CAUTION ! The signs of a false passage are: (1) Pain. (2) The sound deviates from the midline. (3) You cannot turn the handle of a curved sound freely. (4) He bleeds as you withdraw it. (5) Later, a perineal haematoma develops.
When you have successfuly dilated his stricture, pass a catheter and check his residual urine by passing a catheter after micturition and seeing how much urine remains in his bladder. You will find that the residual urine will be persistently high in about a third of patients; if so, see below.
NYLON FILIFORM BOUGIES are useful if you have failed to pass a sound. You will need several of these, as in Fig. 23-9. Pass the first one, until it is held up by the stricture, either in a fold or a false passage. Continue with more filiform bougies, until with luck, one gets through. Then remove the bougies that have failed to get through, and screw on flexible ''followers' of increasing size. The filiform bougie will curl up in his bladder as you advance it. This is a useful method, even if you have no followers.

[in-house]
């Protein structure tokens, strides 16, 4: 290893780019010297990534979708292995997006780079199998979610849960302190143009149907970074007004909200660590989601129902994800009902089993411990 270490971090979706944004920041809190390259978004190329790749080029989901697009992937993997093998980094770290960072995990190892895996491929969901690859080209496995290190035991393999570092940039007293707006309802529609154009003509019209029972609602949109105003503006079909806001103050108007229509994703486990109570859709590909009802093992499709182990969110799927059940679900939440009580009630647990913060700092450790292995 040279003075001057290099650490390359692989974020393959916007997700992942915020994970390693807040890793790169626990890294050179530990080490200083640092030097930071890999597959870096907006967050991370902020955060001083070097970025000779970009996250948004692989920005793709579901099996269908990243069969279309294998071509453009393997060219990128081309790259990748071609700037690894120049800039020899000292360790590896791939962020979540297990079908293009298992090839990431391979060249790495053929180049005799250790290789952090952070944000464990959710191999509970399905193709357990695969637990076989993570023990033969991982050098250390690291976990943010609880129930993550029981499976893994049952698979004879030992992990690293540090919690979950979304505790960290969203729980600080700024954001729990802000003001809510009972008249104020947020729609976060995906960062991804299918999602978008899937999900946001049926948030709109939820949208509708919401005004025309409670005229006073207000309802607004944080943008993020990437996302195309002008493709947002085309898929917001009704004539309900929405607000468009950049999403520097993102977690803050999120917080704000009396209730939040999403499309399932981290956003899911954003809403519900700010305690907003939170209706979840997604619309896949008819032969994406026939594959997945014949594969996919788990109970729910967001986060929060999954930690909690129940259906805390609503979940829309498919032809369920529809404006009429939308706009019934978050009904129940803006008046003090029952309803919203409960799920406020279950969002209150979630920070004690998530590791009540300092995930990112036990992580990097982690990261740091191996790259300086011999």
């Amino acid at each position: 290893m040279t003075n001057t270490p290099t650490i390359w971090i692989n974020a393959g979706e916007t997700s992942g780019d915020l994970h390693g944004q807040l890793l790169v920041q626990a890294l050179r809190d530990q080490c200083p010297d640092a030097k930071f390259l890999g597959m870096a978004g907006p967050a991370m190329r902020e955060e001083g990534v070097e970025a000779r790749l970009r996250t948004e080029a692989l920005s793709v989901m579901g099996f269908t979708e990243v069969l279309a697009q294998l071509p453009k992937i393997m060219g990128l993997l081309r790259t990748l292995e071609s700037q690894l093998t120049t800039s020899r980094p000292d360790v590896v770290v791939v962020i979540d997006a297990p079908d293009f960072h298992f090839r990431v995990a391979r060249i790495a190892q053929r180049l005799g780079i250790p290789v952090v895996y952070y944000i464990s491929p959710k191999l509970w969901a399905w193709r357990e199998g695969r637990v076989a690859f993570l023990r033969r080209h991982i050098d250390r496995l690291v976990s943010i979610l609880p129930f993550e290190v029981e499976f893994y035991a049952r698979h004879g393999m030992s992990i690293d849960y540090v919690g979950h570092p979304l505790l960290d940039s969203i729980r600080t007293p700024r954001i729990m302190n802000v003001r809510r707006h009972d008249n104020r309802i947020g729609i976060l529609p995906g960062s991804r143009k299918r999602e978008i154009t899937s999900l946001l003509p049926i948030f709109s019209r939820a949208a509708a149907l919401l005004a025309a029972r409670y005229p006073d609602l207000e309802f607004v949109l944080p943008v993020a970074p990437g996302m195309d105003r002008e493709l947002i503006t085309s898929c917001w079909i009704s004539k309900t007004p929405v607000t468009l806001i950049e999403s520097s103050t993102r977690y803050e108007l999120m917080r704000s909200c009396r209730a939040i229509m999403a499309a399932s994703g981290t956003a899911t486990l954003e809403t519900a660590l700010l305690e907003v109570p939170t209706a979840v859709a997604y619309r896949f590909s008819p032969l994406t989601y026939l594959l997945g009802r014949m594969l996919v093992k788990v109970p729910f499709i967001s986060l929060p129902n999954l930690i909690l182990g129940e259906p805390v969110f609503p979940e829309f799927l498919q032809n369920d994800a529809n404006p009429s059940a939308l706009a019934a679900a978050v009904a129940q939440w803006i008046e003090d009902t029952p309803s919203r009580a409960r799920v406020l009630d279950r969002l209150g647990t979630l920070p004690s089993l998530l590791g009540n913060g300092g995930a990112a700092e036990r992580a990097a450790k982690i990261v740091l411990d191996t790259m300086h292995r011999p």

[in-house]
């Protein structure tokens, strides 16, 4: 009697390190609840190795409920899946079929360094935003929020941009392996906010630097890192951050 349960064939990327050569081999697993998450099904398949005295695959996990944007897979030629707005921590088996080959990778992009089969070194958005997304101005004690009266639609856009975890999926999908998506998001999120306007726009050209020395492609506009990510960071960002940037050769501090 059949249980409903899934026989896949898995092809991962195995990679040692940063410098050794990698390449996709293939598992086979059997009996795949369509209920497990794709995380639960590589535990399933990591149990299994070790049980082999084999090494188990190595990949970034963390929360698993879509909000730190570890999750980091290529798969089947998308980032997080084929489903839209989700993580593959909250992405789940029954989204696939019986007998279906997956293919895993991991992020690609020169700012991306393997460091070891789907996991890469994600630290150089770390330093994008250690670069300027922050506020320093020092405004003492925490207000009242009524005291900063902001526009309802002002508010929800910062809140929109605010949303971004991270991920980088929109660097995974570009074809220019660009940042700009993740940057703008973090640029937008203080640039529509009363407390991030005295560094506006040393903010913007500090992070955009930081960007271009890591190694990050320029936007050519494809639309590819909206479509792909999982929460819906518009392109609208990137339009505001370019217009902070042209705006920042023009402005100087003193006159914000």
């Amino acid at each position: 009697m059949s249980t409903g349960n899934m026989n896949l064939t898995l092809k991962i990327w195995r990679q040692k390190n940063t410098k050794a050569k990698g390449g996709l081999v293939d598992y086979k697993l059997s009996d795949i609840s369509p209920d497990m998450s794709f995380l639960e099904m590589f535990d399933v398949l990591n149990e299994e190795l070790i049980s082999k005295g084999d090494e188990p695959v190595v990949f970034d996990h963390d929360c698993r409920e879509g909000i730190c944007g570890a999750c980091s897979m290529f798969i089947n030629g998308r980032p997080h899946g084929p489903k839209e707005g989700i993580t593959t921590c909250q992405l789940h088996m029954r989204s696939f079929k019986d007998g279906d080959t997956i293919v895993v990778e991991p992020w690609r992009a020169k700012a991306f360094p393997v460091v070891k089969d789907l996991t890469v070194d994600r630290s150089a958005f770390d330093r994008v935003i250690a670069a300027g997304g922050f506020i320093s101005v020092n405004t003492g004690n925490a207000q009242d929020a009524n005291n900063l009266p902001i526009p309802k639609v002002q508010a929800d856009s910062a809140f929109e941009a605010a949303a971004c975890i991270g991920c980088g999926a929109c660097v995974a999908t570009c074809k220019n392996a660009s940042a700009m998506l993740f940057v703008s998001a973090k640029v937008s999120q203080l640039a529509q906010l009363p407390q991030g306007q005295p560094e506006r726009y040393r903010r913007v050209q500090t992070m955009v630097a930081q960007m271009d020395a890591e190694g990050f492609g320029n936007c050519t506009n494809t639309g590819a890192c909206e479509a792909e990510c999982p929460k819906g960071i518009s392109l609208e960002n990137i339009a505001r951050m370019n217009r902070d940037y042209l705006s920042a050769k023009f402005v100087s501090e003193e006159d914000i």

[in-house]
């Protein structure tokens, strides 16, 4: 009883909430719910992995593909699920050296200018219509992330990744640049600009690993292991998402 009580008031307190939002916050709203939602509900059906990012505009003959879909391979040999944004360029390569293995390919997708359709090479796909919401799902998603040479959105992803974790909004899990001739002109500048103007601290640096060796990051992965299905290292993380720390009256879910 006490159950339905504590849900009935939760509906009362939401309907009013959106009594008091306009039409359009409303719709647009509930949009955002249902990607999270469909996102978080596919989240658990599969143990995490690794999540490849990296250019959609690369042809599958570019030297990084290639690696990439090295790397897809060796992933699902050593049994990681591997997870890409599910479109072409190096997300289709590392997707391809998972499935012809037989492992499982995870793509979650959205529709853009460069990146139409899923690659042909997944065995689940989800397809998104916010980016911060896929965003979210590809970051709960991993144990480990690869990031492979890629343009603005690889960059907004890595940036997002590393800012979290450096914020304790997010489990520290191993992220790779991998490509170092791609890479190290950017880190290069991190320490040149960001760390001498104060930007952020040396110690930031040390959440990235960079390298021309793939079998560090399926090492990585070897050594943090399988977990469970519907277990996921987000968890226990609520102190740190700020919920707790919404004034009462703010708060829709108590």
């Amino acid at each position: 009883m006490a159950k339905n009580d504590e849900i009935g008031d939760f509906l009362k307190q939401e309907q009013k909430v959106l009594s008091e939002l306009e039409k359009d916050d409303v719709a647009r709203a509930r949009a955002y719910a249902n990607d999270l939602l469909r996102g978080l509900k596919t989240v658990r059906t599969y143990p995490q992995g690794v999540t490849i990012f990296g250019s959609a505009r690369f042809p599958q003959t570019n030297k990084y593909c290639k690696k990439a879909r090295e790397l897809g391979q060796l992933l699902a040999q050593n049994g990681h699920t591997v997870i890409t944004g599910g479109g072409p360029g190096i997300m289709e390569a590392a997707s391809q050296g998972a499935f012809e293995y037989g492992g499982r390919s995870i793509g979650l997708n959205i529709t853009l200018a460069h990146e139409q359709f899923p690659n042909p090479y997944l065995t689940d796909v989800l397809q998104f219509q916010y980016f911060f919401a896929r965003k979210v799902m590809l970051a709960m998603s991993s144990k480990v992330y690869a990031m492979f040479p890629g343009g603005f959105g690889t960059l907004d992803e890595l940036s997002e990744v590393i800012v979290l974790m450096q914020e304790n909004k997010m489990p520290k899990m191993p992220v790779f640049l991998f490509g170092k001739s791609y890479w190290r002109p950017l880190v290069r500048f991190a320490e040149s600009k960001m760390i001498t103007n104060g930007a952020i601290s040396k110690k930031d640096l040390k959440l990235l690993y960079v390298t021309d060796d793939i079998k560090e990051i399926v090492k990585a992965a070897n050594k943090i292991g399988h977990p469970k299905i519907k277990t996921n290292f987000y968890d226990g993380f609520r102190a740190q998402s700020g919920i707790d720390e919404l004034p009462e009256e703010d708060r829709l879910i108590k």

MAINTENANCE BOUGINAGE. Make sure that he knows that he may need dilatation once a fortnight for 3 months, then once a month for 6 months, then every 3 months for a year, then every year ever afterwards. Remind him to come a week after his birthday! If possible, teach him self-dilatation with the bougie in C, Fig. 23-9.
CAUTION ! Adjust maintenance bouginage to his needs. Progressive extension of the interval is not always possible, and you may have to stabilize him with more frequent dilatations.
INDICATIONS FOR SURGERY. (1) His stricture is persistently impassable. (2) He needs bouginage at frequent intervals, with many failures. (3) He has an established false passage. When this happens, a curved metal sound passes easily through his false passage, but he still has chronic retention, and urethrography shows the false passage. (4) He has bladder- neck stenosis. (5) He cannot attend regularly, for example, he may not be able to afford transport.
Fig. 23-9 TWO BOUGIES. A, several long thin filiform bougies have been inserted into this patient's urethra looking for a passage through his stricture. Most have been held up at the stricture, or in false passages. In doing so, they have made it easier for the successful bougie to pass through the tiny hole, which is all that remains of his urethra. This bougie is now going to be screwed on to its follower. B, a close up of the stricture. C, a locally made straight metal bougie that you can give to a patient with a stricture in his penile urethra, so that he can dilate himself. A brass disc has been brazed to a metal rod with a smooth round end. D, a simple way to measure patency of his stricture. How far can he urinate? ''X' is a measure of its patency.